NYC businesses won’t survive coronavirus lockdowns, local destruction: IAC’s Barry Diller

The state of New York City is ‘devastating’: Barry Diller

IAC Chairman Barry Diller on state of New York City, economic recovery, and the TikTok-Oracle deal.

“New York is a weird place to be around” during the coronavirus pandemic, IAC chairman Barry Diller told FOX Business' Maria Bartiromo on “Mornings with Maria” on Thursday.

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“It’s devastating because you just drive anywhere, walk anywhere and you see local destruction,” he added.

Diller also noted that “it is almost impossible” for businesses to survive in New York City following the coronavirus closures and the violence sparked by protests after the death of George Floyd, a Black man who died in Minneapolis police custody.

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During the unrest over the summer, looters broke into New York City stores, stole merchandise and caused destruction. 

IAC, which owns media and Internet brands, is headquartered in New York City. Diller told host Maria Bartiromo that on Labor Day, when the company’s headquarters was reopened, the 750 employees were given the option to come back to the building and only about 5% returned to the office.

“Truthfully, no one comes,” Diller said. 

“If you give people the choice, generally, they’re going to say, ‘No. If I’m getting full pay, I am working at home doing whatever I want,’” he added. “What could be better? So that’s true for all offices in New York.”

Diller went on to say that “New York’s not going to get back again until we get clear signals that you can go about without taking these extreme precautions.”

“We’ve got to get Broadway back,” he continued. “Broadway supports [a] huge amount of small businesses and all sorts of derivatives that are just idle.”

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He went on to say that “so much of the city” is currently idle and “it is not sustainable.”

“It can’t go on for nine months, which is one of the predictions, is that you won’t get theater back, Broadway back for one year from today,” Diller said. “That’s devastating.”

Diller stressed that “New York needs a plot.”

“Thank God schools are starting again, but will they stay open?” he asked.

“Every day it’s just kind of a drip drive of various scares that is just inhibiting life and at a point, [we] got to get used to where we are, but we’ve got to get used to the risks, and we’ve got to take some risks, particularly people who are not vulnerable and get back to full life.”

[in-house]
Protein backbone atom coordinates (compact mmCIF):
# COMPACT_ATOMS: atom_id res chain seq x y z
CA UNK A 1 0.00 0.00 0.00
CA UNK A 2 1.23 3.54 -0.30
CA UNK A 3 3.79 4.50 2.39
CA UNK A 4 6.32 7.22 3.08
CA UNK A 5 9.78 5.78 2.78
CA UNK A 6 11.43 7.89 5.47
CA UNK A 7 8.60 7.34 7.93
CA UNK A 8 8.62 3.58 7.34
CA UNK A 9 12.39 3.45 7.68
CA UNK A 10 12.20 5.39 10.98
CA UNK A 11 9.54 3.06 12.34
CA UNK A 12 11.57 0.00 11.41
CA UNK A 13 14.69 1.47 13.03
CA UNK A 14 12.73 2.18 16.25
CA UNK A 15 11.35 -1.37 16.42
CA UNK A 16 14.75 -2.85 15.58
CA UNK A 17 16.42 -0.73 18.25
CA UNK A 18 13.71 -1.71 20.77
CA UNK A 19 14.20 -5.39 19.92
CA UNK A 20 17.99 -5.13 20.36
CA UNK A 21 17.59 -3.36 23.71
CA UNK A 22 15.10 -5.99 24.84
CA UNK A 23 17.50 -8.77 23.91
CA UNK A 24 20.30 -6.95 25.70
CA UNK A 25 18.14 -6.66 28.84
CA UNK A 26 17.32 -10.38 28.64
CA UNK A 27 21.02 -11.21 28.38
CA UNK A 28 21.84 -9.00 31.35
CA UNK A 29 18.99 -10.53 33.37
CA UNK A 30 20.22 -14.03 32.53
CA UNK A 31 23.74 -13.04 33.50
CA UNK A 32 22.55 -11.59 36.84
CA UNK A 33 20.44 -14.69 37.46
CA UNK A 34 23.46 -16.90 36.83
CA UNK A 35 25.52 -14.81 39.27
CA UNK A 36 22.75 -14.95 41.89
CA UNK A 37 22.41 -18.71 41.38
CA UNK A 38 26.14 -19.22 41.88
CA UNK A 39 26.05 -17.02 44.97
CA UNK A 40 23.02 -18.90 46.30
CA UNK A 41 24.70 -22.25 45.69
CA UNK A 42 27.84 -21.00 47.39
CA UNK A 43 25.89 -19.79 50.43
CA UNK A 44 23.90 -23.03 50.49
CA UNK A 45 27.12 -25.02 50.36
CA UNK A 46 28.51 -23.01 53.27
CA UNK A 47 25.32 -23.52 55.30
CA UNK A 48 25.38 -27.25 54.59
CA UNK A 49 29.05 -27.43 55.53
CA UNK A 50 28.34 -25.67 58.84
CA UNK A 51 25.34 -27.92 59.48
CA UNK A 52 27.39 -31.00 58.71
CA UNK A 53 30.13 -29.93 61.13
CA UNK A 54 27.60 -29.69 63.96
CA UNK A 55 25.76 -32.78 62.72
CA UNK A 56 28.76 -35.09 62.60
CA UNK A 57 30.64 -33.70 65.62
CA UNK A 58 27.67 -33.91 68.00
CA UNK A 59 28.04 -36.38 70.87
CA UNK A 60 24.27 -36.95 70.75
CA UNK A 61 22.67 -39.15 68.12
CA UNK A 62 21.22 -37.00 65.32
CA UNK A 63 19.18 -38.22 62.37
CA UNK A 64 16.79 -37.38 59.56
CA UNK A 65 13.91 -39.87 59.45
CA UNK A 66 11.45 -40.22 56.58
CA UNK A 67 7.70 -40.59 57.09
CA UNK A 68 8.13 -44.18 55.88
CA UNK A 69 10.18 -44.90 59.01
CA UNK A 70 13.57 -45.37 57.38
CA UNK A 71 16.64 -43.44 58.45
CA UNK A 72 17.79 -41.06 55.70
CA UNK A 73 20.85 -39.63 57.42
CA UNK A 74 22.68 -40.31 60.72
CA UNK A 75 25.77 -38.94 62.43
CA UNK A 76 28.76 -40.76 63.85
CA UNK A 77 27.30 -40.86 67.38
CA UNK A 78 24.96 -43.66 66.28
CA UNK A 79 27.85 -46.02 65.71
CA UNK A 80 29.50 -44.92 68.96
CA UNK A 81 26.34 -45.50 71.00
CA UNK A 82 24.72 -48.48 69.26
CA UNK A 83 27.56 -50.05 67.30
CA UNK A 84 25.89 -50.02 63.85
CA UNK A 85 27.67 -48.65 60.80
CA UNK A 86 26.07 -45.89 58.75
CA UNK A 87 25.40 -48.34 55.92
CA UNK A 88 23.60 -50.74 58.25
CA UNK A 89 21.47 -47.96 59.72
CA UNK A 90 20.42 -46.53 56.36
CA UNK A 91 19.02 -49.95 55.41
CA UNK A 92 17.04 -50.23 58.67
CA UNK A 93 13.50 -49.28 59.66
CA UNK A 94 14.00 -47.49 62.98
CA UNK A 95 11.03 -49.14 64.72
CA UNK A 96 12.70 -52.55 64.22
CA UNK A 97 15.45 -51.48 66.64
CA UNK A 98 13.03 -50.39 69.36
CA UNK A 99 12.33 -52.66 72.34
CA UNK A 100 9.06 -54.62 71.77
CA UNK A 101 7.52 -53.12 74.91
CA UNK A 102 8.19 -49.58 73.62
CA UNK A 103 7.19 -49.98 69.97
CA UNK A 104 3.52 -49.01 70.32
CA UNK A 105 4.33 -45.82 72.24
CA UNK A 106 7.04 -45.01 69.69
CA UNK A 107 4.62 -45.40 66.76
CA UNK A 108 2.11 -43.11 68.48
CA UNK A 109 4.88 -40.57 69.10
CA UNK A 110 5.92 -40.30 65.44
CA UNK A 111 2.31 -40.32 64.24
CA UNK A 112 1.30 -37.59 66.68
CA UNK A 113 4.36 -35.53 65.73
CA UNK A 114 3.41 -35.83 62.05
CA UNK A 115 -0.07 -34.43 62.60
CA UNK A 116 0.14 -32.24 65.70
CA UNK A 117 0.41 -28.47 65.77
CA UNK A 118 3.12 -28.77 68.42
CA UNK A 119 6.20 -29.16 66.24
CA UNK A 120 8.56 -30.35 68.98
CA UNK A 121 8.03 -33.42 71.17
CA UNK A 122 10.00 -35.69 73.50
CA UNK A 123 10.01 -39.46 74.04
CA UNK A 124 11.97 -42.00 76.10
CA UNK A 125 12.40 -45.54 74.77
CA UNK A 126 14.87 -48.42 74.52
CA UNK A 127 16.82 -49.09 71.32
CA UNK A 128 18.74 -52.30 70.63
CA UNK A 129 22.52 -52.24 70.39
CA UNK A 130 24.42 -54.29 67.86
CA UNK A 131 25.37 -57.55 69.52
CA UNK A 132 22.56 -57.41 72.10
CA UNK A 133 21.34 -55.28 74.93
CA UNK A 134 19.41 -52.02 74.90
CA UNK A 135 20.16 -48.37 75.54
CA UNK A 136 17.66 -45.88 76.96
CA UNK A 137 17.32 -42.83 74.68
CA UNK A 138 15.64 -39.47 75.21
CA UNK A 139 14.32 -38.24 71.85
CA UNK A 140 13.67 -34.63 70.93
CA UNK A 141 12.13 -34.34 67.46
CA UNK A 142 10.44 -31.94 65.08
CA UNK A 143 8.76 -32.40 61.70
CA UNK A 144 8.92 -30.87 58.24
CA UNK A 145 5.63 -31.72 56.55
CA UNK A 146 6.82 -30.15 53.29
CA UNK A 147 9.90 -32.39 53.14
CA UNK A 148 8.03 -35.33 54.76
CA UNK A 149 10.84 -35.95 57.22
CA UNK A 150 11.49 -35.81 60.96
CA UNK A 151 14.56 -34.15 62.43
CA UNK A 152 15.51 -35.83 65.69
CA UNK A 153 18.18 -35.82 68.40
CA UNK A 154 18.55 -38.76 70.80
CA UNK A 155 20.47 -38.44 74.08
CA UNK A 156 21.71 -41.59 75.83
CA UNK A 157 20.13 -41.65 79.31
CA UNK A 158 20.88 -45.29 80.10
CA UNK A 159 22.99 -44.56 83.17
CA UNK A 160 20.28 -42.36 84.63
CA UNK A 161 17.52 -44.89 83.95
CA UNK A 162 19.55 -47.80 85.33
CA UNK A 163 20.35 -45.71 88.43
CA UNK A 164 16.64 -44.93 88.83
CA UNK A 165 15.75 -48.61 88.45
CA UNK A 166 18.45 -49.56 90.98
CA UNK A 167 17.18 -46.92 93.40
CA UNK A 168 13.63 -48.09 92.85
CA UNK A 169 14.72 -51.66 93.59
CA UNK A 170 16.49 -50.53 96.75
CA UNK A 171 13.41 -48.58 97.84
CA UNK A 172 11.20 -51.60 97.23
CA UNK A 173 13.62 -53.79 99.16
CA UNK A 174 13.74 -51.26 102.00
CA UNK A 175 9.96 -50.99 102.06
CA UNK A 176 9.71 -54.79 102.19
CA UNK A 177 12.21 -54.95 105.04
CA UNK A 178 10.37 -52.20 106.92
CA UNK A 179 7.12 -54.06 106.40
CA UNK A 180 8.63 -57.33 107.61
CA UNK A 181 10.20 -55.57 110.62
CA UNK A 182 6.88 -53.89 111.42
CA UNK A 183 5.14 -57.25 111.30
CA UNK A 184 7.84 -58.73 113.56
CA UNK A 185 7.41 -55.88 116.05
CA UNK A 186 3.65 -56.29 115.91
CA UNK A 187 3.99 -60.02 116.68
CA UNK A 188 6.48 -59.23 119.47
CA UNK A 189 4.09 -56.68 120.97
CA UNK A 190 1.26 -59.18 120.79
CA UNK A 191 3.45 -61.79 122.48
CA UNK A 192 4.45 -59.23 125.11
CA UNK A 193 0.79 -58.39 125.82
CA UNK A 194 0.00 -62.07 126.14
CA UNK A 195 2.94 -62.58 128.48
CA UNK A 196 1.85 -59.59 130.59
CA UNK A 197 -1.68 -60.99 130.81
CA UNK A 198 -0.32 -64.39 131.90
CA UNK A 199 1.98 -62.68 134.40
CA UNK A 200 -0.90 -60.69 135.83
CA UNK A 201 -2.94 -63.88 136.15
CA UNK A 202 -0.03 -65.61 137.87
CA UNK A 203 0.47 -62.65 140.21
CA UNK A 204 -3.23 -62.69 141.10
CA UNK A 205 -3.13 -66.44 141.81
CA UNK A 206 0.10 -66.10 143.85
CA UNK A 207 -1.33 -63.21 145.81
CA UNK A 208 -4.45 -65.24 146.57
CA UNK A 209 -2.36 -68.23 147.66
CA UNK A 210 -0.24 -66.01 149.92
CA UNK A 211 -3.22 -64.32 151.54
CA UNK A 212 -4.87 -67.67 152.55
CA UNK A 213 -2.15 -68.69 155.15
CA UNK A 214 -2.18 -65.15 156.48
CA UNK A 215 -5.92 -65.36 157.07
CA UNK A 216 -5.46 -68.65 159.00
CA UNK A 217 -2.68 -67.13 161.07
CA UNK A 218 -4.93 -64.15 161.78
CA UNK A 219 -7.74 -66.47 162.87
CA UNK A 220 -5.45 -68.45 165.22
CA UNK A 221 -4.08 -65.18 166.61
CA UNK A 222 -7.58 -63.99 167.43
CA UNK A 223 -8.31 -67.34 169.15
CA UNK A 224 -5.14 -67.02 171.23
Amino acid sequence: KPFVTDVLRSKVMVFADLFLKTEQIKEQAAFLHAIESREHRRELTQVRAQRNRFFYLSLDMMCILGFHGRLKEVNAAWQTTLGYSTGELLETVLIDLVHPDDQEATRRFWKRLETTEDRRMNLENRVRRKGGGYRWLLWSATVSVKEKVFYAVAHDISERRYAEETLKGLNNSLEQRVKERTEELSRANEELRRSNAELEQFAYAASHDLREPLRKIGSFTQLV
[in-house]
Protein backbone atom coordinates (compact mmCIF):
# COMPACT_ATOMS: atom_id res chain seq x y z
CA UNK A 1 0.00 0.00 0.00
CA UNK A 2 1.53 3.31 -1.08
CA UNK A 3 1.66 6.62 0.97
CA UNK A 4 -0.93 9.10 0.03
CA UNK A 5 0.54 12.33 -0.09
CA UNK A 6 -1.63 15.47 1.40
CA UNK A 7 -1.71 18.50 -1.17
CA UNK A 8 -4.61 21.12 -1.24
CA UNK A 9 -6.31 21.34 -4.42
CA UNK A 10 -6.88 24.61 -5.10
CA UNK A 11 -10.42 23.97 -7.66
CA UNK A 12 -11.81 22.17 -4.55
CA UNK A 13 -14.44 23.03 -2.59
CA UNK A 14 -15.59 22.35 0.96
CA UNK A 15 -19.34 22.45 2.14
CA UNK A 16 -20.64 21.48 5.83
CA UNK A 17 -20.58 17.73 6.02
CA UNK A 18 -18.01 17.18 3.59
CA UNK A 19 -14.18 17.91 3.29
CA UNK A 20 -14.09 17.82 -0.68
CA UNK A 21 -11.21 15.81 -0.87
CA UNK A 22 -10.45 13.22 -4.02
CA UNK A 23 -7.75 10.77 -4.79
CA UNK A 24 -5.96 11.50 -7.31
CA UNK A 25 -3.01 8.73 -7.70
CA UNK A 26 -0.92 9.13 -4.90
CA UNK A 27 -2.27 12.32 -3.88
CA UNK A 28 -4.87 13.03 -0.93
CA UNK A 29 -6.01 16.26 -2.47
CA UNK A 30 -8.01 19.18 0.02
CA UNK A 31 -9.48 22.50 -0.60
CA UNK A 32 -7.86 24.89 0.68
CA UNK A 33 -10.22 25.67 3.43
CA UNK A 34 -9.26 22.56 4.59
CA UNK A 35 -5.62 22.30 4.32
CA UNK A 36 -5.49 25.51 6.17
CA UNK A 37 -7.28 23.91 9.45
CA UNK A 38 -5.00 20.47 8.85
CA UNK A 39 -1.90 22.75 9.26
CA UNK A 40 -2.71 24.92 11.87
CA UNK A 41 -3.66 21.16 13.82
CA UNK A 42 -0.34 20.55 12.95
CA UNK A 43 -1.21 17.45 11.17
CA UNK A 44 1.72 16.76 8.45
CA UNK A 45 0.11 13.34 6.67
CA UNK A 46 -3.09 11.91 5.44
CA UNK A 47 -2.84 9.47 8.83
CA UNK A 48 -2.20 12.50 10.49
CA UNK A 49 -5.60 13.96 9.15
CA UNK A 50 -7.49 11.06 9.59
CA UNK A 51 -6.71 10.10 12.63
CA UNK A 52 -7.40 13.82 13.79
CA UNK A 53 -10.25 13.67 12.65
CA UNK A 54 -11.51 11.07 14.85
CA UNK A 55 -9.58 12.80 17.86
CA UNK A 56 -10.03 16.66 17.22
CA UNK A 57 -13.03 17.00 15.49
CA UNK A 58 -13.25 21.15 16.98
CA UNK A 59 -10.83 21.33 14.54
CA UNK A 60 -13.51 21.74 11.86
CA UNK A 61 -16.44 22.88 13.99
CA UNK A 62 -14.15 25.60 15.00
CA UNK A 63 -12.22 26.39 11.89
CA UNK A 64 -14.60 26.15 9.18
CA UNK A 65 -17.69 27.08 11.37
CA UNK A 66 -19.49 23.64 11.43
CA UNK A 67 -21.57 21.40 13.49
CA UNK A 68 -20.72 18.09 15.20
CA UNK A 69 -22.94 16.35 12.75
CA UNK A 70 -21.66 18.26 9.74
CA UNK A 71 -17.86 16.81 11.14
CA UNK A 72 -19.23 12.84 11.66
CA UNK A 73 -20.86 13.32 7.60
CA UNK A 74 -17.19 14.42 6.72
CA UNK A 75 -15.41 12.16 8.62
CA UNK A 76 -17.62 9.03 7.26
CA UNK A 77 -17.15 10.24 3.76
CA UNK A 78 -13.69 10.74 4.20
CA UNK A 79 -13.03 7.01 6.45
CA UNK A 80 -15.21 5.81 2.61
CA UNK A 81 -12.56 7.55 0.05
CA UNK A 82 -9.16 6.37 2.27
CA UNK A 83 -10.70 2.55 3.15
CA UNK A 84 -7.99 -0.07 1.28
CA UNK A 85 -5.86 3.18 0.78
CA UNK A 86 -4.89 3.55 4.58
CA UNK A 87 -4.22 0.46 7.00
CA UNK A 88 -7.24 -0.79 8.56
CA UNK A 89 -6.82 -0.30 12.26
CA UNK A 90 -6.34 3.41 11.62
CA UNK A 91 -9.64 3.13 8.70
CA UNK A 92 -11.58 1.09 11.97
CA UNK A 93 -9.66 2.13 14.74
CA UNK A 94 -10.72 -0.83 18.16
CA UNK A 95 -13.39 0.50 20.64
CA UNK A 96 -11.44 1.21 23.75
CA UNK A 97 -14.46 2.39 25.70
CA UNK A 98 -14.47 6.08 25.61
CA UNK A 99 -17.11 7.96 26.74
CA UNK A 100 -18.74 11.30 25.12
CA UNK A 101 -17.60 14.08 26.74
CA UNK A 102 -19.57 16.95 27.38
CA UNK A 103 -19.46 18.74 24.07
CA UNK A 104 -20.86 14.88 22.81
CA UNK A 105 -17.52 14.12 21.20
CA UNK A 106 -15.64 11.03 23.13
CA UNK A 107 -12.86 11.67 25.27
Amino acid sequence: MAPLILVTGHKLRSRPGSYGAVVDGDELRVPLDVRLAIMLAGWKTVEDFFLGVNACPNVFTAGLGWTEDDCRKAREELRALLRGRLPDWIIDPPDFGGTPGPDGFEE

Diller, who serves as Expedia Group chairman, is also behind business including the video platform Vimeo, Internet services company Angie's List and the dating website Match.com.

On Thursday, Bartiromo referenced his segments and noted that Diller has a “good vantage point” in terms of what he is seeing with the economy.

She then asked, “How would you characterize things?”

In response, Diller noted that his businesses reflect “the economy at large.”

He explained that during the pandemic on some sides his businesses are performing very well and on “some sides it’s not good.”

"That’s this unsteady world I live in,” he said.

“We do have, with home services with Angie and with dating, with Match, and with Vimeo, obviously right now everything is great, subscriptions are up,” Diller went on to explain, adding that the reasons are obvious.

“People are at home, they want to fix things, they call Angie, HomeAdvisor, to get things done,” Diller said. He added that in order to date people are communicating through the Match products, which he said is “necessary right now.”

“Same is true for Vimeo,” he continued, noting “the good side” of his businesses.

He went on to explain that “the bad side” includes travel and Expedia.

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“We were down, of course, about 95% when this began, when the real lockdown was in place in the U.S.,” Diller said. He went on to say that for the last 10 weeks, his travel-related business has been done minus 62%.

“That isn’t good,” Diller said. “It’s just relatively good, better than it was and actually we just had our first cash positive month so if that holds, it’s not profitable for us, we lose money at that.”

Diller went on to explain that nothing will “substantially” change “until probably after the first of the year, until you get airlines traveling again and you get these restrictions lifted.”

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